Bible Commentaries
Psalms 124

Utley's You Can Understand the BibleUtley Commentary


Psalms 124:0


Prayer for Rescue from EnemiesMT IntroA Song of Ascents,of DavidThe Lord the Defense of His PeopleThanksgiving for a National DeliveranceGod the Protector of His PeopleThe Savior of Israel
Psalms 124:1-5Psalms 124:1-5Psalms 124:1-5Psalms 124:1Psalms 124:1-3
Psalms 124:2-5
Psalms 124:4-5
Psalms 124:6-8Psalms 124:6-8Psalms 124:6-7Psalms 124:6-8Psalms 124:6-7
Psalms 124:8 Psalms 124:8

READING CYCLE THREE (see “Guide to Good Bible Reading”)


This is a study guide commentary which means that you are responsible for your own interpretation of the Bible. Each of us must walk in the light we have. You, the Bible, and the Holy Spirit are priority in interpretation. You must not relinquish this to a commentator.

Read the chapter in one sitting. Identify the subjects (reading cycle #3). Compare your subject divisions with the five translations above. Paragraphing is not inspired, but it is the key to following the original author's intent, which is the heart of interpretation. Every paragraph has one and only one subject.

1. First paragraph

2. Second paragraph

3. Etc.

Verses 1-5

NASB (UPDATED) TEXT: Psalms 124:1-5 1”Had it not been the Lord who was on our side,” Let Israel now say, 2”Had it not been the Lord who was on our side When men rose up against us, 3Then they would have swallowed us alive, When their anger was kindled against us; 4Then the waters would have engulfed us, The stream would have swept over our soul; 5Then the raging waters would have swept over our soul.”

Psalms 124:1-5 This is a liturgical strophe related to the deliverance of national Israel from a foreign invader. The exact historical setting is not stated.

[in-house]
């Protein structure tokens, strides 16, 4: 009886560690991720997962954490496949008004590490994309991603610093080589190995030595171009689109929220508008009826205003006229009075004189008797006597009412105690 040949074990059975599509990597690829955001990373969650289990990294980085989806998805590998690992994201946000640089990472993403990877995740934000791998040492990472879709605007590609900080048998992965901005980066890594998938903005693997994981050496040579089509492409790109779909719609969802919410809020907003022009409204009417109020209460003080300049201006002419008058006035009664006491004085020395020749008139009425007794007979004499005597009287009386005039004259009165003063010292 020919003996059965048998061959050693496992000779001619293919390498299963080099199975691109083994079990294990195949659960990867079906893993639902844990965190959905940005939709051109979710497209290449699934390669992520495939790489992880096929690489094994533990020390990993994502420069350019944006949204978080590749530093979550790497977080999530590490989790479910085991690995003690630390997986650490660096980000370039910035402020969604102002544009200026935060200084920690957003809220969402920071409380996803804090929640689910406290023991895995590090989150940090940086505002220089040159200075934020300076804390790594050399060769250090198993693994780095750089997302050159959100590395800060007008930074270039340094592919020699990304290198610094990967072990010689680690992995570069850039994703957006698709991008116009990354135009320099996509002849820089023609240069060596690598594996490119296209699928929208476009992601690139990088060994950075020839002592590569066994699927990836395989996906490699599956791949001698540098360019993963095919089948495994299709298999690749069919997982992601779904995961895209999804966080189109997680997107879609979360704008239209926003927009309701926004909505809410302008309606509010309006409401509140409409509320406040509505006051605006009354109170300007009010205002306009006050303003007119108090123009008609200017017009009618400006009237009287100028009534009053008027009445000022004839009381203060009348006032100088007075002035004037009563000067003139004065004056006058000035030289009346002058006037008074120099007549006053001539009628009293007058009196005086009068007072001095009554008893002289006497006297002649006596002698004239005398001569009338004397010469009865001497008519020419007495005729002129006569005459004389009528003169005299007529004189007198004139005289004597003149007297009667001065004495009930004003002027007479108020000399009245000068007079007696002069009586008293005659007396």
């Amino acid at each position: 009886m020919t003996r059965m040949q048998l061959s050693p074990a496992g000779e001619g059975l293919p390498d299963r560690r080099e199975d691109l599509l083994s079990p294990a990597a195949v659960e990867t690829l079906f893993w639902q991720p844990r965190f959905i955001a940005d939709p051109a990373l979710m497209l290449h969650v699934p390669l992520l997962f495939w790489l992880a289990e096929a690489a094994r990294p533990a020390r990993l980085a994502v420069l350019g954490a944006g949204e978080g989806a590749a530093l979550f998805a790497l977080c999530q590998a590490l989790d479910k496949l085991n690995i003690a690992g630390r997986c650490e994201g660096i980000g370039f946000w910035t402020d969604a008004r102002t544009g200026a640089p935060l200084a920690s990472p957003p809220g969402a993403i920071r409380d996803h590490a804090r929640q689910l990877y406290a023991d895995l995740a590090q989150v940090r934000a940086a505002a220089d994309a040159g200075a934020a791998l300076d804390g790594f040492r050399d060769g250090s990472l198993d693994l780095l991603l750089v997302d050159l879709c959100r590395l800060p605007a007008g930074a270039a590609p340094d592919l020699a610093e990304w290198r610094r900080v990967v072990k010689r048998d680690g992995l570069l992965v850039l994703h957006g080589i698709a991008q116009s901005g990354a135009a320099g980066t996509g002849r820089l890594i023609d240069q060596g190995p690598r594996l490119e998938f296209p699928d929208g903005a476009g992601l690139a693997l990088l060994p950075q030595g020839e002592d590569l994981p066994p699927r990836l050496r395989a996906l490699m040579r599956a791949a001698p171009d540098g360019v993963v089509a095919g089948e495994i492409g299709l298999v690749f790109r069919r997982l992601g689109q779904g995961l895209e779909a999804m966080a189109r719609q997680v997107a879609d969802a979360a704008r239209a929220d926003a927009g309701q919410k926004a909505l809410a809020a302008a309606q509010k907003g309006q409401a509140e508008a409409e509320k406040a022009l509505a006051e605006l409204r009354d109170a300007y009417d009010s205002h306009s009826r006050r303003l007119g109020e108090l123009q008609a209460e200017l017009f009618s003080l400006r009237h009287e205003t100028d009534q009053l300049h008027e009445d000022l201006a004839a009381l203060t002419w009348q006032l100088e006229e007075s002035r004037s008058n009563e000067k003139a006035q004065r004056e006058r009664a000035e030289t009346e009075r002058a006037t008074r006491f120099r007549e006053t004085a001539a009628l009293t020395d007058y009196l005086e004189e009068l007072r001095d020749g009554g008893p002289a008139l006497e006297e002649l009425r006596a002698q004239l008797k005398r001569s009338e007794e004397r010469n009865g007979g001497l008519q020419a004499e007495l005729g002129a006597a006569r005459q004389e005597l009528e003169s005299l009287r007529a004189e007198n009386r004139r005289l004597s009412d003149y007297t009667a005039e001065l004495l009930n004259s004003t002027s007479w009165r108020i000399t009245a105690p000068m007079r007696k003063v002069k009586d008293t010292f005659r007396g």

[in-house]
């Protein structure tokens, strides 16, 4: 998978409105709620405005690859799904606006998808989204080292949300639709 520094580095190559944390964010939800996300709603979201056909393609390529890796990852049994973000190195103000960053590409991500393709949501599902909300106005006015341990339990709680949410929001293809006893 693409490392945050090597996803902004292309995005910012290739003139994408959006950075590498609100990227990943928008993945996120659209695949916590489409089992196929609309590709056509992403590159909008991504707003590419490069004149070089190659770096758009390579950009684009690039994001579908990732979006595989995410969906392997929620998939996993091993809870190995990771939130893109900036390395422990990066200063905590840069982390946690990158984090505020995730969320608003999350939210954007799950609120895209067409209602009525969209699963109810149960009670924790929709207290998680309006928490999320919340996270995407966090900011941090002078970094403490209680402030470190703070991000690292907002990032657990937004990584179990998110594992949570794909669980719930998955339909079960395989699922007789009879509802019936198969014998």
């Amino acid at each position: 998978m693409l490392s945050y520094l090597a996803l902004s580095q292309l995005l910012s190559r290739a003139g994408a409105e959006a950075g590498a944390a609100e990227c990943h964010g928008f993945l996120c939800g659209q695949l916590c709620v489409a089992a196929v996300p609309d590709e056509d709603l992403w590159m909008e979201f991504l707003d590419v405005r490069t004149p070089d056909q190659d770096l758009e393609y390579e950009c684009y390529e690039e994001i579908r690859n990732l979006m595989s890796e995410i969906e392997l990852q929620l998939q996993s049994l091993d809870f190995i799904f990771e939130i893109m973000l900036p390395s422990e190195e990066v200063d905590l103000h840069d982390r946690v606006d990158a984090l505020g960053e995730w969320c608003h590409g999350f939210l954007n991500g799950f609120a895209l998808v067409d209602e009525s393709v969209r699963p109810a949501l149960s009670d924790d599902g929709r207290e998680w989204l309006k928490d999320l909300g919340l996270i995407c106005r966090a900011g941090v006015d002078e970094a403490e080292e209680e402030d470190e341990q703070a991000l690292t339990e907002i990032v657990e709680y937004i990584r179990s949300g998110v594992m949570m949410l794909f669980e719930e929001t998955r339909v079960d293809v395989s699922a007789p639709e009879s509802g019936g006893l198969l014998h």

The psalmist uses powerful imagery to convey YHWH's deliverance.

1. He is on their side, Psalms 124:2

2. the enemy would have swallowed Israel, Psalms 124:3a

3. the enemy had their anger kindled against Israel, Psalms 124:3b

4. the enemy, like a flood, would have engulfed Israel, Psalms 124:4-5

Psalms 124:1 “Let Israel now say” This is a Qal imperfect used in a jussive sense. The response would have been quoted at a national victory celebration (cf. Psalms 129:1).

Psalms 124:3a This imagery of “swallowing” (BDB 118, KB 134) comes from

1. the personification of the earth (i.e., death, Sheol cf. Exodus 15:12) swallowing the rebellious Levites during the wilderness wandering period (cf. Numbers 16:30, Numbers 16:32; Deuteronomy 11:6)

2. the attack of a predatory animal (cf. Psalms 35:25; Proverbs 1:12; Amos 2:16); this is stated specifically in Psalms 124:6b

Psalms 124:3b The imagery of anger as burning is first used in Genesis 39:19. Fire is used often as a means of

1. judgment

2. anger

3. cleansing


Psalms 124:4-5 The imagery of water/flood as life problems is recurrent in the OT (i.e., Job 22:11; Job 38:34; Psalms 32:6; Psalms 66:12; Psalms 69:2; Psalms 144:7; Isaiah 43:2; Lamentations 3:54). It is used of an invasion in Isaiah 8:7-8 and Jeremiah 51:34, as it is in this Psalm. As flood waters cover the land, so do invading armies. The other common metaphor for this was a locust infestation (i.e., Joel).

Whenever water is seen as an enemy of humanity, there may be an allusion to YHWH's defeat of watery chaos (cf. Psalms 29:3, Psalms 29:10; Psalms 74:12-17; Psalms 89:9-10; Psalms 93:3-4). This theme is part of YHWH as creator (cf. Psalms 124:8).

Verses 6-8

NASB (UPDATED) TEXT: Psalms 124:6-8 6Blessed be the Lord, Who has not given us to be torn by their teeth. 7Our soul has escaped as a bird out of the snare of the trapper; The snare is broken and we have escaped. 8Our help is in the name of the Lord, Who made heaven and earth.

Psalms 124:6-8 YHWH is blessed (BDB 138, KB 159, Qal passive participle) for His deliverance of national Israel. The deliverance is characterized as

1. escape from a predatory animal (i.e., Psalms 7:2)

2. escape from a bird hunter/trapper (cf. Psalms 91:3; Psalms 119:110; Proverbs 6:5)

Psalms 124:7b One wonders if this line of poetry is meant to convey the destruction of the invading army.

Psalms 124:8a The name stands for the person. See Special Topic: “The Name” of YHWH.

Psalms 124:8b This is a set phrase (cf. Psalms 102:25; Psalms 121:2; Psalms 124:8; Psalms 134:3; Psalms 146:6) asserting the uniqueness of Israel's God. See SPECIAL TOPIC: MONOTHEISM.

Bibliographical Information
Utley. Dr. Robert. "Commentary on Psalms 124". "Utley's You Can Understand the Bible". 2021.